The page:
If you’re looking at a floor in your home that could use a little upgrade, and you’ve been tempted by the affordability of peel and stick tile options, I recommend you read on.
When we bought our wonderful, badly outdated little home, we knew we’d have four to six weeks to work on it before our lease would expire and we’d positively have to move. It was winter-actually, we closed a couple days before Thanksgiving. So during that next month and four days before we officially moved, we juggled: my husband’s full time job and part time school; my full time job; and four kids three and under. Oh, and Christmas. And packing up our entire life. And did I mention our twins were seven months old? Meanwhile, my husband spent practically every free minute at our house, trying to complete as many projects as possible, often well into the wee hours.
What, you may ask, is the point of painting this chaotic picture? I guess I feel the need to justify our decision to take the comparatively easy way out on our kitchen floor by ordering a whole bunch of peel and stick tiles from Wayfair.
Above is the kitchen, as it was when we bought our house. We felt strongly that we wanted to replace this linoleum. On one side of the kitchen is our entryway; on the other, the dining room. Both contained the same worn brown carpet (yep..the dining room!) Replacing the floors in all of these rooms was high on our to-do list. We selected and purchased some luxury vinyl planking, hoping to use the same throughout the dining room, the kitchen, and through to the entryway, but alas, Menards did not have enough to cover all that square footage. This led to our decision to put different flooring in the kitchen.
Choosing peel and stick tiles
I chose our tiles by scrolling on Wayfair. The price point was a huge selling point at just over a dollar per square foot. The listing promised quality and ease of installation. Not needing to remove the existing linoleum, or do much appliance moving, was another reason we chose peel and stick tile. They looked pretty cute too, kind of a cobblestone-y look. The reviews were slightly mixed, but mostly positive-though admittedly, there weren’t many. As pressed for time and money as we were at this point, we decided to go for it.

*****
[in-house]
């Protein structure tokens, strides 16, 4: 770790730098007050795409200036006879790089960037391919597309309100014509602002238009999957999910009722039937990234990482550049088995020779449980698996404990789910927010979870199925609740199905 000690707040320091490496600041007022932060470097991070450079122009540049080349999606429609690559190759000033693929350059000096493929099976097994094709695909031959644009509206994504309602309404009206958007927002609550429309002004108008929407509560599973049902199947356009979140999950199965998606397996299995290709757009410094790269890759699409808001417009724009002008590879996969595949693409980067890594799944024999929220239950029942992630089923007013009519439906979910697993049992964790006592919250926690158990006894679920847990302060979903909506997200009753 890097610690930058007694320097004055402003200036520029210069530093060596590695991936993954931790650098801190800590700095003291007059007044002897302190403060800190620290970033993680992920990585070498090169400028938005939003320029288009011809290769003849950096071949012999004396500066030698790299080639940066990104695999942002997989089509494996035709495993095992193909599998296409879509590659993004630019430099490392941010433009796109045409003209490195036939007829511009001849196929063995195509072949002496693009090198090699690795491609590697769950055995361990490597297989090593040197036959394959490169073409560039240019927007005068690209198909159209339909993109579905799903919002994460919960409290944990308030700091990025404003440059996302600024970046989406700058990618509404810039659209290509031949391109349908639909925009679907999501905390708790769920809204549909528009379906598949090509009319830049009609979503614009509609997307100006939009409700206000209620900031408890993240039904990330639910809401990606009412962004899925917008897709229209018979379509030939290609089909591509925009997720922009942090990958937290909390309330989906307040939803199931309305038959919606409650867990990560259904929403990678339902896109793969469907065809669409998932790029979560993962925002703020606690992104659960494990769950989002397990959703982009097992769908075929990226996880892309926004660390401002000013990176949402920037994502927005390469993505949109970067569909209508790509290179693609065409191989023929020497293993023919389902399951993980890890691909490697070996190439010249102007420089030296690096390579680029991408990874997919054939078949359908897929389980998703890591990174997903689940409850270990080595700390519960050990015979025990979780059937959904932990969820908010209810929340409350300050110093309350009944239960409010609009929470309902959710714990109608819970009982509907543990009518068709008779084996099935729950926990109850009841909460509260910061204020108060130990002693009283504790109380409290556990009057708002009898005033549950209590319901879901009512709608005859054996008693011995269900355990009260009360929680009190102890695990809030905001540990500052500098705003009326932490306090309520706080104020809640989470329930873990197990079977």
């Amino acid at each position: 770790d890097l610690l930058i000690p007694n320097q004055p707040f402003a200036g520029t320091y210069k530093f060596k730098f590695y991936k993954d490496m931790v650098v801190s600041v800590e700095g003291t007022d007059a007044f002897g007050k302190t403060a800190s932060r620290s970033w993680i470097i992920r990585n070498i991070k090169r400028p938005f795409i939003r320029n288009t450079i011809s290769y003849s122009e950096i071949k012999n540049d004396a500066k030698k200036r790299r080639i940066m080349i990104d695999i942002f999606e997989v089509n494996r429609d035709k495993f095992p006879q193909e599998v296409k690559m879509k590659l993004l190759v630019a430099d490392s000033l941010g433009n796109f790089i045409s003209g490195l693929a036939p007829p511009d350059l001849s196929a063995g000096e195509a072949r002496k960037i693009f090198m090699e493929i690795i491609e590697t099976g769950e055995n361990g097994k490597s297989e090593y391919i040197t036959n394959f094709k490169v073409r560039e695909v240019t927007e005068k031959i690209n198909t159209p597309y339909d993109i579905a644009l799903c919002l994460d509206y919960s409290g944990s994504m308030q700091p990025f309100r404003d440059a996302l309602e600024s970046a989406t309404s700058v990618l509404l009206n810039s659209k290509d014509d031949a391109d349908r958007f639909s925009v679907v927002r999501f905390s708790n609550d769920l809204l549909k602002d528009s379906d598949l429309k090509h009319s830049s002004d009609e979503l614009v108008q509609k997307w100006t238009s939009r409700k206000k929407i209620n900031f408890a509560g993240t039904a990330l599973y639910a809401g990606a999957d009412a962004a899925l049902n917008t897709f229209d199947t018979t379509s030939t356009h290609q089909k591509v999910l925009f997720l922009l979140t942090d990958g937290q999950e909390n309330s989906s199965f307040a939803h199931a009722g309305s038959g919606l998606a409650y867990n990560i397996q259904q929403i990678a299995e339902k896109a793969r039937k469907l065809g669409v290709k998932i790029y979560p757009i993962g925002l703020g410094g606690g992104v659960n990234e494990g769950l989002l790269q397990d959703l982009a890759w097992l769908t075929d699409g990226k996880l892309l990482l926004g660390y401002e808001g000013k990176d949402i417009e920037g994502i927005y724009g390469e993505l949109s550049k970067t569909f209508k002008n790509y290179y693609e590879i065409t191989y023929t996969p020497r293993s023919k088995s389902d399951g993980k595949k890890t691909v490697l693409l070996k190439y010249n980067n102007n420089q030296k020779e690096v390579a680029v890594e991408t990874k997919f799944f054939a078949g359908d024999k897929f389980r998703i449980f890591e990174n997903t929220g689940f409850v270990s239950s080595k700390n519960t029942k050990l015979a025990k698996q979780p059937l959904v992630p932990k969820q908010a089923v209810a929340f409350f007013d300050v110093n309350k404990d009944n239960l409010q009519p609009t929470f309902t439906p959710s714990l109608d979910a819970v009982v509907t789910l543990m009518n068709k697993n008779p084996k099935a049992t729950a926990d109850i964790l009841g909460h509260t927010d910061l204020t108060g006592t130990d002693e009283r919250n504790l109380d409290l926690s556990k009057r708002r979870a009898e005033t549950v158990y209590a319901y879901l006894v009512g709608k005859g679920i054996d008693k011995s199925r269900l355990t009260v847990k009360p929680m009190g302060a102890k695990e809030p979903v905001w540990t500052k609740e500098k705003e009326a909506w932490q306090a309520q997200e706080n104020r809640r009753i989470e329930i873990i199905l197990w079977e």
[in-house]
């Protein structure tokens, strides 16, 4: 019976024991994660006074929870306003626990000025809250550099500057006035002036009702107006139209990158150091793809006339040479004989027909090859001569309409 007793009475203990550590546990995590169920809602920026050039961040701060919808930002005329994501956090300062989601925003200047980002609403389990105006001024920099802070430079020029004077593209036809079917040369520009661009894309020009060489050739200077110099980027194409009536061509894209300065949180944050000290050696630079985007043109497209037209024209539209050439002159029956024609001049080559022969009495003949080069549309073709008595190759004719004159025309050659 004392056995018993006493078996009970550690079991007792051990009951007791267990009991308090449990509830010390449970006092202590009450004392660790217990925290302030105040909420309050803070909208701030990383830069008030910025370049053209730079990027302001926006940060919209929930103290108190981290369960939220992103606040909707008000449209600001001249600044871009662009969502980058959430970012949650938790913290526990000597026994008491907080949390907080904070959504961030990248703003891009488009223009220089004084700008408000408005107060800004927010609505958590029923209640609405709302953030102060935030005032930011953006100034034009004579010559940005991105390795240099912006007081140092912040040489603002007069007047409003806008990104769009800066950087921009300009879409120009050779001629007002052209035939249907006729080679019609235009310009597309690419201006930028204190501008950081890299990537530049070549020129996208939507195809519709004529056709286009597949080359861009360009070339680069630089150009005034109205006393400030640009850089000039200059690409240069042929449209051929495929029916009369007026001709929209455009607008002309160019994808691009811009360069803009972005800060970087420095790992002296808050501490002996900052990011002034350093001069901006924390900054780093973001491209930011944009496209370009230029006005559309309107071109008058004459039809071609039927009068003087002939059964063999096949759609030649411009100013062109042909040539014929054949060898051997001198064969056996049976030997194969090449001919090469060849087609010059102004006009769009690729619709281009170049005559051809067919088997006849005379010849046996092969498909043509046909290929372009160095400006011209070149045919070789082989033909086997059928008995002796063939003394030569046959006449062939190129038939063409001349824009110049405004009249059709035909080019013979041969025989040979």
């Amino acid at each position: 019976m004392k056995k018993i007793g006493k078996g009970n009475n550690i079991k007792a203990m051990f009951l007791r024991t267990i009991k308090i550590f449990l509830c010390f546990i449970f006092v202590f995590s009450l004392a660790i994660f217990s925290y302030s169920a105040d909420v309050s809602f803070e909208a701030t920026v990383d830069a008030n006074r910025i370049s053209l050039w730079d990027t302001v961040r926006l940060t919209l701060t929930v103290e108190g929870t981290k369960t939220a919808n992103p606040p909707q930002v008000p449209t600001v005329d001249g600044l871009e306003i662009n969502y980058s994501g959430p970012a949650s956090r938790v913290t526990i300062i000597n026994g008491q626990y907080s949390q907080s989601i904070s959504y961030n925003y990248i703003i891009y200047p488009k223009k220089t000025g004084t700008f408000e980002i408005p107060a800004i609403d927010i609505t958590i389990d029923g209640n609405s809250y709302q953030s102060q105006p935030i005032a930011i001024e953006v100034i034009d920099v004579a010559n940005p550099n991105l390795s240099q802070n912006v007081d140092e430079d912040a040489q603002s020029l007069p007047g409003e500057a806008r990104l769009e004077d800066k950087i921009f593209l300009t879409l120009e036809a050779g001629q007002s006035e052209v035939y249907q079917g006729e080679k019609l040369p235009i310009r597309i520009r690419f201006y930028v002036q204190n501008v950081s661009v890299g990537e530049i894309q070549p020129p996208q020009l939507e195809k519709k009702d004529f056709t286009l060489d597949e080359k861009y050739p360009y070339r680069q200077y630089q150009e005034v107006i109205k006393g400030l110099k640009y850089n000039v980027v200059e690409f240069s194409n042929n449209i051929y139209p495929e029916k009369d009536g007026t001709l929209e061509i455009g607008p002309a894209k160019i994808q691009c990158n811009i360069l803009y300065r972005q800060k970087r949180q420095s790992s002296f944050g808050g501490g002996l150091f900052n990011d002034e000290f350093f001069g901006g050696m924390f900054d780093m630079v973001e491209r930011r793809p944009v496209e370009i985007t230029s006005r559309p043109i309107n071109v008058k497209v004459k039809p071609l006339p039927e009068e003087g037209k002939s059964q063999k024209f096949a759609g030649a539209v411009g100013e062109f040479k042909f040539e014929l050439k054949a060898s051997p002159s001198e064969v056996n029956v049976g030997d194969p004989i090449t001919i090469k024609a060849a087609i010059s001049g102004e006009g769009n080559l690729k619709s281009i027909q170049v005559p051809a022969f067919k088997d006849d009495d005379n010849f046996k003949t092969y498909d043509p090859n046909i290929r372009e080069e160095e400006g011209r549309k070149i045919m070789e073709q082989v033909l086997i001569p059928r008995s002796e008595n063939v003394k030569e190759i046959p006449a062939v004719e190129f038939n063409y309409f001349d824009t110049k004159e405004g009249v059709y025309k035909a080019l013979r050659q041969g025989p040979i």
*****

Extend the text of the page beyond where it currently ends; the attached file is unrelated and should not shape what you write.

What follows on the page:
Installing peel and stick tile
My husband and father-in-law handled this installation with almost no actual labor from me. I’ve clarified details with him where needed.
First step: removing trim (quarter round, in our case).
Next, clean the original floor. I believe we used Dawn degreaser which for some reason appears to only be available on Amazon in bulk. Getting your original surface free of dust and grease is integral to your success.
Choose one end to start: Our kitchen has doors on both ends. You may prefer to work from the inside of your kitchen, out to the door
With the first tile, peel off the backing, place tile how you want it, press with hands. The installation really is extremely simple. A downside to the self-adhesive is that we could not figure out any way to avoid getting our hands covered in the sticky adhesive. Repeat with remaining tiles
When you reach an edge, or an area that requires a tile be cut to fit, use a box cutter to fit tiles, using a speed square or similar tool to help cut straight lines.
Repeat until finished! The ease of installation is undoubtedly a perk of choosing this type of flooring.
Pros and Cons
The upsides to peel and stick tile have mostly been described above. It’s affordable, it’s pretty easy to install, it doesn’t require you to remove the pre-existing flooring. In fact, you can’t: the tiles don’t stick to subflooring. You will want to make sure that there aren’t gaps or cracks in the original flooring.
The cons are probably best shown through pictures:
As time goes on and these are walked on a lot, the adhesive adheres more firmly, but they also slide a little in the process, if they have a little space to do so. Since the tiles come with the adhesive already applied, there’s no additional adhesive to apply in the cases where the tiles are popping up in the corners.
Ultimately, I think this is a situation where we got what we paid for. We wanted cheap and quick, and we certainly got those things…but definitely sacrificed quality in the process. We’re only coming up on six months since this tile was installed, and we’re looking forward to replacing it! I should mention here that my in-laws were fully wise enough to foresee this outcome, and cautioned us against making this choice in the first place. Solomon would find us to be foolish.
Have you ever made a hasty choice for your home that you wound up regretting? Or maybe you have tried these tiles and loved them! Let me know in the comments.
For a tutorial on our painted cabinets, click here.